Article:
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At the present time three measurement tools are generally considered decisive as to whether someone is affected by multiple sclerosis or not: a counter, a calendar, and a clock.

Suppose a patient, for no obvious reasons, goes through two or more episodes of a manifest dysfunction of two or more separate neuronal pathways: Whether these episodes are simply referred to as “unexplained neurological deficits”, or whether they are identified as “clinically definite multiple sclerosis” depends solely on the times at and during which the dysfunctions are present.

Brought in to resolve the dilemma of a neurological diagnosis, the counter, the calendar, and the clock also determine whether the patient’s various episodes of neuronal dysfunction are ascribed to some mysterious origin or whether they are claimed to have their cause in some particular kind of histological process, i.e. “primary or auto-immunological inflammatory demyelination”.
A patient who has been identified as having clinically definite multiple sclerosis is then reduced to the status of a test-subject qualified to be recruited for diverse clinical trials aiming at mastering an imaginary cause of a poorly defined condition. Thus, although “hope springs eternal” and “success is just around the corner”, feelings of uneasiness, even despair, persist.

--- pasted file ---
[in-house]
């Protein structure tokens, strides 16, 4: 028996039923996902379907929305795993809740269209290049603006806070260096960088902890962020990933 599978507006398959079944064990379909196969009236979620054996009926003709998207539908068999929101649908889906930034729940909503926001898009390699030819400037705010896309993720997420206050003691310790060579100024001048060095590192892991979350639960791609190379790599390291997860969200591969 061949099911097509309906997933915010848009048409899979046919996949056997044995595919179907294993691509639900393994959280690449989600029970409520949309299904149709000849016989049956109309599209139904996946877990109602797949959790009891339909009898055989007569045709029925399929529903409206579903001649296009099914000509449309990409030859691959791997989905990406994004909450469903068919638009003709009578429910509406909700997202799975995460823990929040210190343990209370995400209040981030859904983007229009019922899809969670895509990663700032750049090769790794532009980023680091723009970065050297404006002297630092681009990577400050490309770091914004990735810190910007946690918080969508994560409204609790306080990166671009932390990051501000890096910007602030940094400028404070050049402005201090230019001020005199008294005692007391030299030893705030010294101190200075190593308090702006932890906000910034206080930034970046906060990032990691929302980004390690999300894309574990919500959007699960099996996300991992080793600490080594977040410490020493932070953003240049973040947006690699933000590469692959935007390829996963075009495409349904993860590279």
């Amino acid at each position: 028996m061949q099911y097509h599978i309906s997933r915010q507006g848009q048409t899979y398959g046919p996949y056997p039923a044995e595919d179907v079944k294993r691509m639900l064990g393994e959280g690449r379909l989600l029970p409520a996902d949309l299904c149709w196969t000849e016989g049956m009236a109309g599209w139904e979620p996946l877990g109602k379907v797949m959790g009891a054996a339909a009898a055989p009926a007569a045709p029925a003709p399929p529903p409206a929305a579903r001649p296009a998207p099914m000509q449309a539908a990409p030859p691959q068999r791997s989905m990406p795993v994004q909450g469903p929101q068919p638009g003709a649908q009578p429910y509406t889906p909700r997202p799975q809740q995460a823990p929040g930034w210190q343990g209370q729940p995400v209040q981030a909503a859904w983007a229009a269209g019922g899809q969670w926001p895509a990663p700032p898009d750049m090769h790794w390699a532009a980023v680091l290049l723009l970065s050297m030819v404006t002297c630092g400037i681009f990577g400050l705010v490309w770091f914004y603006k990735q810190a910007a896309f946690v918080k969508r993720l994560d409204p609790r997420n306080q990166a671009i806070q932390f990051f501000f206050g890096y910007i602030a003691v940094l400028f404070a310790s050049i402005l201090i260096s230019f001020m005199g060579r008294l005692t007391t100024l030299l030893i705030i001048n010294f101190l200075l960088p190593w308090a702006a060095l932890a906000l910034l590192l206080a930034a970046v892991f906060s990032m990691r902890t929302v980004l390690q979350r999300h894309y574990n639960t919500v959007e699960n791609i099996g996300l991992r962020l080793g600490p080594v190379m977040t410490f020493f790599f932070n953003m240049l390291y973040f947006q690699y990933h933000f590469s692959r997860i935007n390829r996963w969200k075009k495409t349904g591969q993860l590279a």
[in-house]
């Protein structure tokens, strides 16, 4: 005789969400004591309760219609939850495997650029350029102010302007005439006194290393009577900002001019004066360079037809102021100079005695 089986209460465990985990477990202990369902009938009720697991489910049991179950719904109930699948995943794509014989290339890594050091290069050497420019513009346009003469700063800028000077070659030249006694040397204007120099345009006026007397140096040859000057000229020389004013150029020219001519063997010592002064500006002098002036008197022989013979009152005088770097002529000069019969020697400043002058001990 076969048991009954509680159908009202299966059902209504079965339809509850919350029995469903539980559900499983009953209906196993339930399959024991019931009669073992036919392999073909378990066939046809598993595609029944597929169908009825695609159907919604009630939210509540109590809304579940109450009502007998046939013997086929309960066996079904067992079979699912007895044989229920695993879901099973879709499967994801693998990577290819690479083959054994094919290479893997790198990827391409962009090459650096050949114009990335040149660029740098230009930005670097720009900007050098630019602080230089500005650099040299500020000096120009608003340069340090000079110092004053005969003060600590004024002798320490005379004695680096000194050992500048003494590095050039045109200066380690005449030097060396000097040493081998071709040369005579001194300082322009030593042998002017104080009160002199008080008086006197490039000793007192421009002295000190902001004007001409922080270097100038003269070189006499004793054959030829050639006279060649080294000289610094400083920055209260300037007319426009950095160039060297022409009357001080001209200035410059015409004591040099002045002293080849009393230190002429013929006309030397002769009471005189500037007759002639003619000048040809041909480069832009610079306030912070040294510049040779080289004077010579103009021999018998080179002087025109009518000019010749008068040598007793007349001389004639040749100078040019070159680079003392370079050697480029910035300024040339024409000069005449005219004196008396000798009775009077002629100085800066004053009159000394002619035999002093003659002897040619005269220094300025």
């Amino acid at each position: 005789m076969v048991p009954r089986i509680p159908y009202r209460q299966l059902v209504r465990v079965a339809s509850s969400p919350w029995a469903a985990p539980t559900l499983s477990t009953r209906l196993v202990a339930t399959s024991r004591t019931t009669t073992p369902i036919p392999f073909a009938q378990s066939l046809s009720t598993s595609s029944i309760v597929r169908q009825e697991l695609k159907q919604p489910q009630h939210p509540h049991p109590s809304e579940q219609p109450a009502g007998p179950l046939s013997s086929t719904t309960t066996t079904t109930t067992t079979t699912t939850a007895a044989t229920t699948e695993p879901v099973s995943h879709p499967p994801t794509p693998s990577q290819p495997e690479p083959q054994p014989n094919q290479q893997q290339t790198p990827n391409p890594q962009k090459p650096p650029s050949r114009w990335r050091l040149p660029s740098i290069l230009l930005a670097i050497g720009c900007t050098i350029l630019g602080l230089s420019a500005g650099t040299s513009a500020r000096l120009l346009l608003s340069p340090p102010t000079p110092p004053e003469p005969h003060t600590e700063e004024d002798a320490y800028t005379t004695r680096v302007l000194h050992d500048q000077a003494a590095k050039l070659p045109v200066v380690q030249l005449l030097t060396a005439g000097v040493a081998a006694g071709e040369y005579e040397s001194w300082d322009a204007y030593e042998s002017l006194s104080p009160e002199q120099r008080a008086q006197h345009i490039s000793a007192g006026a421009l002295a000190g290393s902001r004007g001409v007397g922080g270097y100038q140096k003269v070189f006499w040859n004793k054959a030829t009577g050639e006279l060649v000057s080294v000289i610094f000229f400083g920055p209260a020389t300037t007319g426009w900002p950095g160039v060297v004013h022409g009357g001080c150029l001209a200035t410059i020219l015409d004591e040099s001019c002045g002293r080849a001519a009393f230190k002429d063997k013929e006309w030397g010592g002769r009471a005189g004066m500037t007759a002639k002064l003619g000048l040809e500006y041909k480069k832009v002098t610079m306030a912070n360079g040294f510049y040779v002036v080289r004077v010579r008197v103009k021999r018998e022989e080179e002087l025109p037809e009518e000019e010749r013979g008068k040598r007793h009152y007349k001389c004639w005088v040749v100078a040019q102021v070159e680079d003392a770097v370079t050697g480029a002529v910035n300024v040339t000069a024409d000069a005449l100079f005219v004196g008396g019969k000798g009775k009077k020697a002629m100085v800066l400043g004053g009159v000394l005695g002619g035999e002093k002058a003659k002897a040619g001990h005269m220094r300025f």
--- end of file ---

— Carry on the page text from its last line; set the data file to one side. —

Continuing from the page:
The sluggishly rising tide of publications on mistaken diagnoses of multiple sclerosis, i.e. patients in whom the diagnosis of a curable disease has been missed, arouses immediate concern. Of more basic interest to the issue, however, are the following principle considerations:
  • The improper functioning of any organ, and thus also of a nervous pathway, for any period of time will, of and by itself, never reveal a dysfunction’s cause.
  • The succession, in a patient, of diverse neurological episodes of unexplained nature does not justify the assumption that all of these episodes were provoked by only one cause, let alone one determinate cause.
  • Finally, no neurological or any other clinical examination can truly anticipate or provide a substitute for findings obtained in anatomical-pathological or histological studies.
This book invites the reader to embark on a critical reappraisal of the subject of multiple sclerosis, to discover where and why medical thinking on multiple sclerosis has gone wrong – and how a more fruitful era of medical treatment of the disease can be initiated.

© Dr. F. Alfons Schelling, M.D.